custom integration for each point that you have to integrate in your system. You really want Soa to help you build your business processes faster in your BPM system. Soa on its own won’t give you that much return on investment. You need to have BPM there to consume those services and provide you with the roi on your Soa initiative. So this is why you really want to have BPM and Soa together. You don’t want to think of them as completely separate things. it’s really about bringing people and services together to create your entire business processes. SOA IN PROCESS DESIGN When we start looking at processes designed from that, which is really the point of this whole webinar, we want to look at what happens with process design and Soa and what we need to consider in Soa when we’re doing business process design. there will be a lot of existing services that we might need to call from a business process, but there might also be new services. You might be looking at acquiring services. You might actually be able to buy some services. For example, if you need wrappers around a certain legacy system, you might be able to buy those web services instead of having to create them yourself. You want to look at what kind of functions have to be wrapped in services, look at what other services you might need to either write internally or acquire, and that’s going to help you to complete the design and those automated steps in the process that need to call a web service.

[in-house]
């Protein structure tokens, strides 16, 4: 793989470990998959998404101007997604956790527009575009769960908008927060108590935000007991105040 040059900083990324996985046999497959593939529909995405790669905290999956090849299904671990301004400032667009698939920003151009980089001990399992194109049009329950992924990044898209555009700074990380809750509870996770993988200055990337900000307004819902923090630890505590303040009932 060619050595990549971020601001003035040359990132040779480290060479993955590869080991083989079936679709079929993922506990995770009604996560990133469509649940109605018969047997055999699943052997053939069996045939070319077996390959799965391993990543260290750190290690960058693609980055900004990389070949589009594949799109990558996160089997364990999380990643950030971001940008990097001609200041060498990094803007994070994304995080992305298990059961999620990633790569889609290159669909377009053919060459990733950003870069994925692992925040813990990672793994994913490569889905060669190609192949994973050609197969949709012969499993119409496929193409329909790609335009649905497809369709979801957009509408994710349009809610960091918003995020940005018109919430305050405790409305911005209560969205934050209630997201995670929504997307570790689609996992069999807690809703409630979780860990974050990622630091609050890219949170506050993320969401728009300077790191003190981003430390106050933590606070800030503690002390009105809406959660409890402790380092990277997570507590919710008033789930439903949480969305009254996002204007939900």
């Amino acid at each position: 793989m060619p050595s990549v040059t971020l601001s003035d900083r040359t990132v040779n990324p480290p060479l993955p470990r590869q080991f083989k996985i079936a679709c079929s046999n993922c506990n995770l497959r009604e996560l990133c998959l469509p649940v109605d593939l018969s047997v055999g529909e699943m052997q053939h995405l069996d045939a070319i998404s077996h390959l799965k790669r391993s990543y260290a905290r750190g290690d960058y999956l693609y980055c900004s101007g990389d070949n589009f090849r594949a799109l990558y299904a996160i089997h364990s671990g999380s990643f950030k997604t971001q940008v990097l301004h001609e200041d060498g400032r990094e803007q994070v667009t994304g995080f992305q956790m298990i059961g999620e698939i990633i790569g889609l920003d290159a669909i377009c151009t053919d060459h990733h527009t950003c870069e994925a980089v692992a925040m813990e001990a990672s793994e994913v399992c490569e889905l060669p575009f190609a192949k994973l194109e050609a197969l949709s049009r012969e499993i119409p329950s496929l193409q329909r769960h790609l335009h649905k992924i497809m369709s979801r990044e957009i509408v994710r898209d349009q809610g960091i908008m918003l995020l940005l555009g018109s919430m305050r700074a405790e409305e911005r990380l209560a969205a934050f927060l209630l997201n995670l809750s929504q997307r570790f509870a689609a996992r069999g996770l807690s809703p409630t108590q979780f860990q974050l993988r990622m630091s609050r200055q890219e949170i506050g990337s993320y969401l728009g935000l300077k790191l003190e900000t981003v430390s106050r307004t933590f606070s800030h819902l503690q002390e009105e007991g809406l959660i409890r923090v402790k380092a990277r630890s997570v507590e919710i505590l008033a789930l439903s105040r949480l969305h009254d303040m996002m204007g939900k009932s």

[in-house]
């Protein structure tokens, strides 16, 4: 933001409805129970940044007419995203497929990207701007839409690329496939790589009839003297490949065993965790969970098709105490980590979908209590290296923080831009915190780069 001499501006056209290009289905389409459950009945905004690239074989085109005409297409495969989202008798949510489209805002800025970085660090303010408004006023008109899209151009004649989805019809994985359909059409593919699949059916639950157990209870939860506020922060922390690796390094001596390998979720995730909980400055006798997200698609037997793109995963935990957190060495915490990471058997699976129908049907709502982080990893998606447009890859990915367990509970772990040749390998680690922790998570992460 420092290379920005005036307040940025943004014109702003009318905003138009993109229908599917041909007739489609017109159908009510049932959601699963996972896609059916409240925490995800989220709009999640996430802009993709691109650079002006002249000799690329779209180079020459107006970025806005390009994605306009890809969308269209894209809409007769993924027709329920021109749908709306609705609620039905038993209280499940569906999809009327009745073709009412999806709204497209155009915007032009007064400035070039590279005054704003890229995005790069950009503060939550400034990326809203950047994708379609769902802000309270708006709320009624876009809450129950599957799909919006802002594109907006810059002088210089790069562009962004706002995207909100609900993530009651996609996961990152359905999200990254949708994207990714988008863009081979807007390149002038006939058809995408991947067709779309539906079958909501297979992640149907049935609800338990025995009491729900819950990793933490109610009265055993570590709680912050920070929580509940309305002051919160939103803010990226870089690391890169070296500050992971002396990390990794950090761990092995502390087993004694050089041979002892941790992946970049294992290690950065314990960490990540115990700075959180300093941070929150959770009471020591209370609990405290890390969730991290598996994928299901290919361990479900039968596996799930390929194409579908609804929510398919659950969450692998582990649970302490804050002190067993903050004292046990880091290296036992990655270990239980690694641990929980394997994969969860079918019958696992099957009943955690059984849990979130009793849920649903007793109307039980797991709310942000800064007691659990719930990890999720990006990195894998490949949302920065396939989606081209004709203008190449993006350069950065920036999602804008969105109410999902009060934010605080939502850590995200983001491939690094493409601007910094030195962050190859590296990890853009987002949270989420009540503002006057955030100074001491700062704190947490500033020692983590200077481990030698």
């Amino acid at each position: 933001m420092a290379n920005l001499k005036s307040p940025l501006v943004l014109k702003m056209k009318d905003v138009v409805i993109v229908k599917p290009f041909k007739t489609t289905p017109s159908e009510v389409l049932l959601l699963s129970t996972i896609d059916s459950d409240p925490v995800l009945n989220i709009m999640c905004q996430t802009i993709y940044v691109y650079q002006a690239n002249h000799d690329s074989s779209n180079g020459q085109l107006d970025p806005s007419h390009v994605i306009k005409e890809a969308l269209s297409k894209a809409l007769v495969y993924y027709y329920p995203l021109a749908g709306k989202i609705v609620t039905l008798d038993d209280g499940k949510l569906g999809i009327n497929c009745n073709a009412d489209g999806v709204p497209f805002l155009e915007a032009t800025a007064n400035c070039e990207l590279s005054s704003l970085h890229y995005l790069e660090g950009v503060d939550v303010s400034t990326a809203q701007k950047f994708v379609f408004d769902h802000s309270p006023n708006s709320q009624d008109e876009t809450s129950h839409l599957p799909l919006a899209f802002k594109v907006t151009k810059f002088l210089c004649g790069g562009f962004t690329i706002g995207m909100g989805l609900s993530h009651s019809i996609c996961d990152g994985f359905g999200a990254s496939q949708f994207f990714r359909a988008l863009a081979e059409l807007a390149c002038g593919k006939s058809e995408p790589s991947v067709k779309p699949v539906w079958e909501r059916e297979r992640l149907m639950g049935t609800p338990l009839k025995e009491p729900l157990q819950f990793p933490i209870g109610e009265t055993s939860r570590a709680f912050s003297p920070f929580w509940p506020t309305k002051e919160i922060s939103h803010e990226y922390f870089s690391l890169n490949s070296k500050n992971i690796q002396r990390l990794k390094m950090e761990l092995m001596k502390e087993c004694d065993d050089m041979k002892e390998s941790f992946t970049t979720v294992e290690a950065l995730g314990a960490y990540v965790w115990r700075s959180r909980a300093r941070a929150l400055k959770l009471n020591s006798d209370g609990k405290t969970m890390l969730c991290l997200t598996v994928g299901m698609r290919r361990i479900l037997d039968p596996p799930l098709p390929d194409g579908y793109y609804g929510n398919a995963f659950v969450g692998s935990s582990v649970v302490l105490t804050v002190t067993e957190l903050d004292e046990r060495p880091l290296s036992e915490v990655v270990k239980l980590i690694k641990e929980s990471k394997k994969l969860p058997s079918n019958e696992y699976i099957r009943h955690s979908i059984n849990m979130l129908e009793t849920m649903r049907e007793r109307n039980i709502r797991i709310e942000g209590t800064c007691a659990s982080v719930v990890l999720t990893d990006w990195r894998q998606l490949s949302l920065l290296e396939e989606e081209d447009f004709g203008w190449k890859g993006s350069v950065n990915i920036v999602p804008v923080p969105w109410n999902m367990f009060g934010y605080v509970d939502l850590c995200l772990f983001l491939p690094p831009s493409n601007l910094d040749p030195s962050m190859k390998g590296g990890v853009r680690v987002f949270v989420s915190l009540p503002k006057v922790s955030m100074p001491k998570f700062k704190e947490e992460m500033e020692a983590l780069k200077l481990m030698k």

2. BPM Design Patterns
INITIATING PROCESSES let’s take a look at some of the design patterns around BPM. in other words, your categorization of applications to which you apply BPM and how you need to think about things in your business process as you’re going through the design process. one place to start this is at the beginning of the process, and we’ll look at how the process is going to initiate. You need to understand from a design standpoint what kicks off a process instance in your system. does a person manually kick it off or is somebody going to say, “i want one of these processes now.” is it going to be some external event that might include things like a document being scanned and added to a content repository? or is the process going to be called as a web service potentially from another process or from another system altogether? You need to look at the types of ways in which processes get started in your system and consider that from a design standpoint.